No Kids, No Problem
This 2015 collection, edited and with an introduction by Meghan Daum should be read by anyone on the fence regarding children. I’ve often wondered how much a woman’s decision to bear children is her own desire, how much is societal pressure — a sort of avoidance of the stigma (cultural shaming) for not contributing to the birthrate. The actual title, Selfish, Shallow, and Self-Absorbed is an ironic shout back at media that has portrayed childless adults as such. After reading these sixteen writers, including three men (one gay), I feel in good company on my writerly path to no kids.
The collection does not pit the have-them against the have-them-not. The writers are all probing and anything but shallow, selfish, or self-absorbed. They all affirm what the enlightened reader already knows, that having children in today’s world really should be a respected choice, without shame or stigma, but with validation for one’s decision either way.
Writes Daum, it is “crucial that society stop assuming that everyone should be a parent, people who want kids will always outnumber people who don’t.” One writer notes that not long ago people had children to help with survival and to take care of them in old age. Now many parents must help their children well into adulthood.
Sigrid Nunez (born in 1951), who from an early age believed she had a vocation to be a writer, speaks for many female writers when she writes, “No young woman aspiring to a literary career could ignore the fact that the women writers of highest achievement, women like Jane Austen, the Brontes, George Eliot, and Virginia Woolf, did not have children. Colette . . . gave birth to an unwanted daughter whom she neglected.” And there is Doris Lessing who left behind two young children in southern Africa to move to London. Nunez quotes Lessing as saying, “There is nothing more boring for an intelligent woman than to spend endless amounts of time with small children.”
Of course, bearing children is not an either/or with regard to a writing career, but these essays shine a light on the depth and breadth of the decision involved. Daum says, “ . . . writers, outliers though they may be, are the ones whose job it is to write. They are the ones charged with putting the world’s complications and contradictions into more universal terms.” Thus, this book is valuable for those with or without, wanting or not wanting offspring.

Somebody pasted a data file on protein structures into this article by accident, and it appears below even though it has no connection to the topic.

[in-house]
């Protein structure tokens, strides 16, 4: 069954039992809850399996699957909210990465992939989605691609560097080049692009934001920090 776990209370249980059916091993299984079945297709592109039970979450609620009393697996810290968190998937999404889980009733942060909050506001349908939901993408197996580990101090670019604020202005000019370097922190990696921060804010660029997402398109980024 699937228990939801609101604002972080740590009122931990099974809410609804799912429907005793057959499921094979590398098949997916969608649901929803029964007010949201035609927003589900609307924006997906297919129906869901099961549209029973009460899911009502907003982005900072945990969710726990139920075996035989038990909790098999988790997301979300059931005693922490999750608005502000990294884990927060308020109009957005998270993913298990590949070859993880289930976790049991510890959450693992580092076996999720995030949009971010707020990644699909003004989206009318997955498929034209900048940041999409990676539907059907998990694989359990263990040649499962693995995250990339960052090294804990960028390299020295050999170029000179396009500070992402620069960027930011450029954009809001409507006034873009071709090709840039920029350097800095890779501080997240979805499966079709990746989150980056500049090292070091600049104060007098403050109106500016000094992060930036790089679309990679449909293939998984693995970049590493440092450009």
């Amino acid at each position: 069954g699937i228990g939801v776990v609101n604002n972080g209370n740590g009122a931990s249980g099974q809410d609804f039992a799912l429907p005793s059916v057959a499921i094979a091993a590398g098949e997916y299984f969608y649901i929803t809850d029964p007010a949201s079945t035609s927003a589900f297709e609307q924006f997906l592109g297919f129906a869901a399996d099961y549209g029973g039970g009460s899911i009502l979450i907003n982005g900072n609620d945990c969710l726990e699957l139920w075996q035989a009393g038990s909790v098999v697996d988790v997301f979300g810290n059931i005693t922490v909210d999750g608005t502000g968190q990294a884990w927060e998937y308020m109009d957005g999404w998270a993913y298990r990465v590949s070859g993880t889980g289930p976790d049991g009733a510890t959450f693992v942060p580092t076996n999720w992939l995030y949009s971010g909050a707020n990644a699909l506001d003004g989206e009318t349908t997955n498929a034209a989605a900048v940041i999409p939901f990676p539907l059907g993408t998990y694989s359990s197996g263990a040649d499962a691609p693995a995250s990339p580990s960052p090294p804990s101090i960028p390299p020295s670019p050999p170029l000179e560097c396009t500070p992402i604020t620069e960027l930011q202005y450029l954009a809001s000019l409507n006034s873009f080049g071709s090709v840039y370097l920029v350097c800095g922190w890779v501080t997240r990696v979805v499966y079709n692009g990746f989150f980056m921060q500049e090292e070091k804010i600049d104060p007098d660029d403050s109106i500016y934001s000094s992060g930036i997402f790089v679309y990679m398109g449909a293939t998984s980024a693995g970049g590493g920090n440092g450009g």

Many of the writers give a nod to the wonders of parenthood. A few, no surprise, sound almost apologetic for choosing child-free (a word that seems verboten in the collection—they all use “childless”). Not one underestimates the great undertaking that raising children entails.
But then, there is the humorous dissing of kids in Geoff Dyer’s essay. Dyer writes, “Where does it come from, this unnatural desire (to have children)? It comes, I suppose, from wanting to have sex.” The satirical Dyer might be using hyperbole when he says that “an absolute lack of interest in children attracts the opprobrium normally reserved for pedophiles.”
Laura Kipnis takes to task the “overly sentimentalized notions of motherhood,” while other writers go out of their way to express love of children. Daum reports, “ . . . in no case do I think anyone’s choice boiled down to writing versus children.” In fact, she writes there are “a surprising number of real and would-be pregnancies in these stories, ending in elective abortion, miscarriage, or a sudden change of heart about trying to get knocked up in the first place.” Acclaimed writer Pam Houston approaches the child issue from “the tyranny of the ‘having it all’ message and the backward march of reproductive politics in the United States.”
The most abrasive writing of the so-called “child hunger” or mommy need is in Lionel Shriver’s take-no-prisoners essay. It originally appeared in the Guardian with this subtitle: The population is shrinking, but why should I care . . . My life is far too interesting to spoil it with children. Shriver writes about being called the “anti-mom” because of her novel We Need To Talk About Kevin (winner of the Orange Prize). According to the Guardian, Catholic websites criticized the book for “being hostile to family.” They would.
If you’ve ever endured the sound of silence after you reply No to the question Do you have kids?, you will appreciate Shriver’s unapologetic, booming offensive. The silence might be due to the fact that the person who makes such an inquiry believes you and everyone want children. I have stopped defensively following up my no with “oh, but I love them and have many nieces and nephews.” Let the asker fill the silence.
Recently, a New Yorker fiction writer used the word barren in his story to describe the narrator’s friends who had no kids. I couldn’t help but lose interest. It is just one of numerous demeaning, prejudicial terms, barren—a throwback to husbands who considered leaving “unworthy” wives who didn’t deliver their progeny. If the writer had used the outdated term with irony I would have followed his thread.
We have heard and continue to hear more about the wonders of motherhood, less about the down sides. It is time someone carried the other torch. As Daum and these sixteen writers do, let us all rail against “the taboo of choosing a life other than parenthood.”